The internet was introduced to Australia in the early 1990s by an Australian telco, Telstra, in an attempt to circumvent local government interference with its internet access.
The government of then-prime minister Paul Keating initially denied any interference with Telstra’s service, but in 2004, after a series of court challenges, the Telstra Corporation Court ruled in favour of Telstra.
The telco appealed, and the case is currently before the Federal Court, where the government is trying to find a way to block access to the internet.
Under the Communications (Interception and Access) Act 1988, telecommunications companies are required to obtain an interception warrant from the Federal Government, which is the authority responsible for monitoring and intercepting communications.
In 2009, the Federal Commissioner for Communications, Kevin Andrews, announced the Communications Security Establishment (CSE) would be responsible for the interception of internet traffic.
It was an extraordinary step for the CSE, which at the time was just one of the country’s two major telecoms providers.
Under Andrews, the Cse’s powers expanded significantly, giving it the ability to intercept and store all internet traffic as well as intercept any traffic which it deemed to be “harmful” or “obstructive to the operation of the services”.
In May, the Communications Minister, Stephen Conroy, announced that the Cso would be empowered to intercept all “unreasonable” internet traffic, and any internet traffic that interfered with the service of the company that was providing it.
But the Australian Federal Police (AFP) accused the government of failing to properly consult the AFP, and of failing “to provide sufficient safeguards to ensure the Csea’s ability to conduct its activities is proportionate”.
The AFP claimed the Csse was not adequately consulted, and that its powers had been “extended beyond what is necessary for its effective performance”.
The AFP claimed in a submission to the court that it was now in breach of its obligations to the AFP in relation to “unreasonably invasive” intercepts of communications, including the Csuse’s ability “to intercept and retain communications that may contain serious, harmful or unlawful content” and its ability “as a provider of telecommunications services” to “intercept and store” data, including “content that might be used to facilitate the commission of criminal or unlawful offences”.
The Csso argued the AFP’s position was based on a “common-sense understanding of the role of the Csa in providing the telecommunications service that is currently provided by Telstra” and that “it would be inappropriate to assume that the AFP was prepared to take this view in light of a finding by the Court of Appeal”.
The court disagreed, and concluded that the government had acted within its powers under the Communications Act, and could therefore not be expected to have consulted the AFP about the “unnecessary and unreasonable” actions it was taking.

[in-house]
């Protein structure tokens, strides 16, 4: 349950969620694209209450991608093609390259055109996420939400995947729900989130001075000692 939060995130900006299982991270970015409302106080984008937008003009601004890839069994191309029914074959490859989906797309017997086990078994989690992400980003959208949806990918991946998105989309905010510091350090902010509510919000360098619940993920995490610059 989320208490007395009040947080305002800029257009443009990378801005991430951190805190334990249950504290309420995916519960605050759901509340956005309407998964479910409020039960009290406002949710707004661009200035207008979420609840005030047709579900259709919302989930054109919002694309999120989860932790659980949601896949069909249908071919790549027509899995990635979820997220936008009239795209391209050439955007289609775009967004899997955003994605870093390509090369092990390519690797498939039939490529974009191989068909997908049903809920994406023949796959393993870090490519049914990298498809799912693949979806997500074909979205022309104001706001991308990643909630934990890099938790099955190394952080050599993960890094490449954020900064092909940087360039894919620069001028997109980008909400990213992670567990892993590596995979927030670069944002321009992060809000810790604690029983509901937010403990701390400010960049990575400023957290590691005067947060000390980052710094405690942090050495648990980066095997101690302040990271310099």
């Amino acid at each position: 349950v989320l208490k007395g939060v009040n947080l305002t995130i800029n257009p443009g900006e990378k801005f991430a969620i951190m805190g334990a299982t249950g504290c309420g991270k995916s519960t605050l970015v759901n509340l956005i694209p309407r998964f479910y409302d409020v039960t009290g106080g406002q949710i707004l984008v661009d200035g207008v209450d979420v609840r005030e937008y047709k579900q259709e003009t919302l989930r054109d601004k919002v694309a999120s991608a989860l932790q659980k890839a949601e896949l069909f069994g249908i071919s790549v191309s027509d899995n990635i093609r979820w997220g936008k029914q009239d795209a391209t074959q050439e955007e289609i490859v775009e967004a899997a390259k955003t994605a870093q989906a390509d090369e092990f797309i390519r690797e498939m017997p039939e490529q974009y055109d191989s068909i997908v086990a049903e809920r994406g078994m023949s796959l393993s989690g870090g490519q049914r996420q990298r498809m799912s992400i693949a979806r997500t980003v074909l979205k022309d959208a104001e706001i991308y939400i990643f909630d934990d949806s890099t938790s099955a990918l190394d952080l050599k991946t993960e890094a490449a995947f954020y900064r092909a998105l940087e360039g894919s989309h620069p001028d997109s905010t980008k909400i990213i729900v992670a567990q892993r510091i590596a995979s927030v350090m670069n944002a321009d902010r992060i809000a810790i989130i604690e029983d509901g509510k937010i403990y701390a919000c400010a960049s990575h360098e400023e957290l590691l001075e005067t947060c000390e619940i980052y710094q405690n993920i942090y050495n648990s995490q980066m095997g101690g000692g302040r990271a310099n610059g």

The AFP also alleged that the court had “not given sufficient weight to the need for the court to consider that the interception authority was subject to the protection of the Communications Acts”.
In a ruling last year, the High Court found that the police could only rely on a number of factors to justify their actions.
These included the Csupra’s ability and intent to conduct the interception and retention, the nature of the communication, and whether it was “reasonably likely” to contain content that would be “obscene, indecent, indecent or offensive”.
The High Court ruled that the law “clearly does not require that the [Csa] must have reasonable ground to believe that it will be able to conduct an interception that will meet the requirements of the Act”.
This means that it is entirely up to the Csi to determine whether they believe they have the “necessary and appropriate” powers to conduct a interception.
The High Ct’s decision was made before the introduction of Section 18C of the Telecommunications Act, which allows for interception to be authorised by a “court” which is “in a position to give directions”.
This new section has been introduced by the Turnbull government to replace the Telecommunications (Interceptions) Act 1984, which was repealed by the Howard government in 2008.
Under Section 18D of the law, “an interception authority shall be designated by a court or tribunal”, which means that a court can issue a warrant to the interception agency.
This requires a warrant signed by a judge, and has a maximum period of 10 days, but the maximum time for obtaining a warrant under Section 18E is 14 days.
If a court issues a warrant, it must give the interception service “a reasonable opportunity to be heard”, and the interception provider “must give evidence that the purpose of the warrant is to enable the court or agency to make a determination as to whether there is reasonable ground for issuing the warrant”.
Under Section 19(1)(b), the court can require the service provider to give the court “a written report setting out any information that is relevant to the purpose for which